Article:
Last October, Trump had announced that U.S. troops would withdraw from Syria under the condition of holding the oil fields in Deir el-Zour. Following this announcement that came after Turkey launched its Operation Peace Spring in northern Syria, the U.S. withdrew from the area northeast of the Euphrates and located itself farther south, to the south of the M4 highway, together with the PKK/YPG.
The most important factor in this relocation was that 100,000 to 200,000 barrels of Syrian oil were procured from the banks of the Euphrates. Therefore, a significant portion of the oil wells lies to the east of the Euphrates.
U.S. Defense Secretary Mark Esper’s statements last November pointed out a different dimension of the U.S. decision to keep its troops to protect the oil in the region. Esper said that the military's oil field mission will also provide the SDF, dominated by the YPG, a source of income.
On the other hand, the Assad regime gave Russia special permission and authority to drill the oil and gas fields of the country last year. Following this permission, there have been occasional clashes between the Assad regime, Russia and the U.S.-SDF alliance at the oil fields in Deir el-Zour.
Now the U.S.-backed SDF is demanding a right to the oil income, allegedly in the name of the Kurds. On the other hand, Russia has control over oil fields in its own regions in the name of the regime. But, is it not the people of Syria who are the sole owners of these incomes?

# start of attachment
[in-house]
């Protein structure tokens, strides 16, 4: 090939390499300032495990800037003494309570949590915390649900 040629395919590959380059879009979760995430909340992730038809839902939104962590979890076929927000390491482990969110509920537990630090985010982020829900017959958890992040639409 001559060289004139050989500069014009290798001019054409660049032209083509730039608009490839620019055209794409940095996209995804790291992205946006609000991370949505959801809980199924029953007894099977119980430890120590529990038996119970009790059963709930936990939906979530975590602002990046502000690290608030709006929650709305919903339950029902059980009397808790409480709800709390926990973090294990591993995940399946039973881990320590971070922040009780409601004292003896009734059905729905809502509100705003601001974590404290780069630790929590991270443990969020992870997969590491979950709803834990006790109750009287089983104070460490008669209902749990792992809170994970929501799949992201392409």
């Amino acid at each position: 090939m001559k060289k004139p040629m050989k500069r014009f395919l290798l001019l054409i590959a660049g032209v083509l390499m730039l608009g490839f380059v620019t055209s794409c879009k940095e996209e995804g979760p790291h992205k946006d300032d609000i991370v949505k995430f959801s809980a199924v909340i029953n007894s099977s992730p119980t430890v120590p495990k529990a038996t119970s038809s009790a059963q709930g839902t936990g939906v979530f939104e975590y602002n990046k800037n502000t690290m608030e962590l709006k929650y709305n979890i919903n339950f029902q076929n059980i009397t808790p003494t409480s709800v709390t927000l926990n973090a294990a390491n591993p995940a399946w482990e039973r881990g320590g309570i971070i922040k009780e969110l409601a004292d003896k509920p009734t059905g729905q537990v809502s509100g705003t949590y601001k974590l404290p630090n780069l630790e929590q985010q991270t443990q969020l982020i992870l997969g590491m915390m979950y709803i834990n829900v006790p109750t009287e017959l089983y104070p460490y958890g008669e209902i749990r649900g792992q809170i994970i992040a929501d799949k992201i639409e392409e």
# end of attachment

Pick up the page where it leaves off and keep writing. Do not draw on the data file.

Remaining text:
Today, it is almost impossible to speak of economics in Syria, where there is no real government. The oil and gas fields of a country – bogged down in war and missing 70% of its population, which have fled outside of its borders – are controlled by Russia and the U.S. More than half of the 3 million people remaining within the country’s borders are jobless and below the hunger threshold, while their country, their cities and villages have been destroyed.
On the other hand, the last census in Syria was conducted in 2004. The current demographic structure of the country makes it difficult to discern the reality, with the Assad regime and its backers, and terrorist organizations such as the PKK, Daesh, Hayat Tahrir al-Sham (HTS) and their sponsors swarming throughout the country. Qamishli, under the control of the Assad regime and Russia, has a population of 400,000, and the Kurds in the region make up 75% of the total population. The remaining 25% in the province is made up of Arabs, Assyrians and Syriacs. In U.S.-controlled Deir el-Zour, on the other side, a large part of the 1 million Syrians are Arabs and a small percentage are Kurds and Armenians.
This demographic table shows that the territory and energy incomes of Syria do not belong to one sole ethnic group, organizations supported by Russia or the U.S. or the Assad regime, which has lost its legitimacy. The proposal made to Russia and the U.S. by Turkey and President Erdoğan is vital in the whole reconstruction of Syria. It is time to say, “Keep the oil for Syrians.”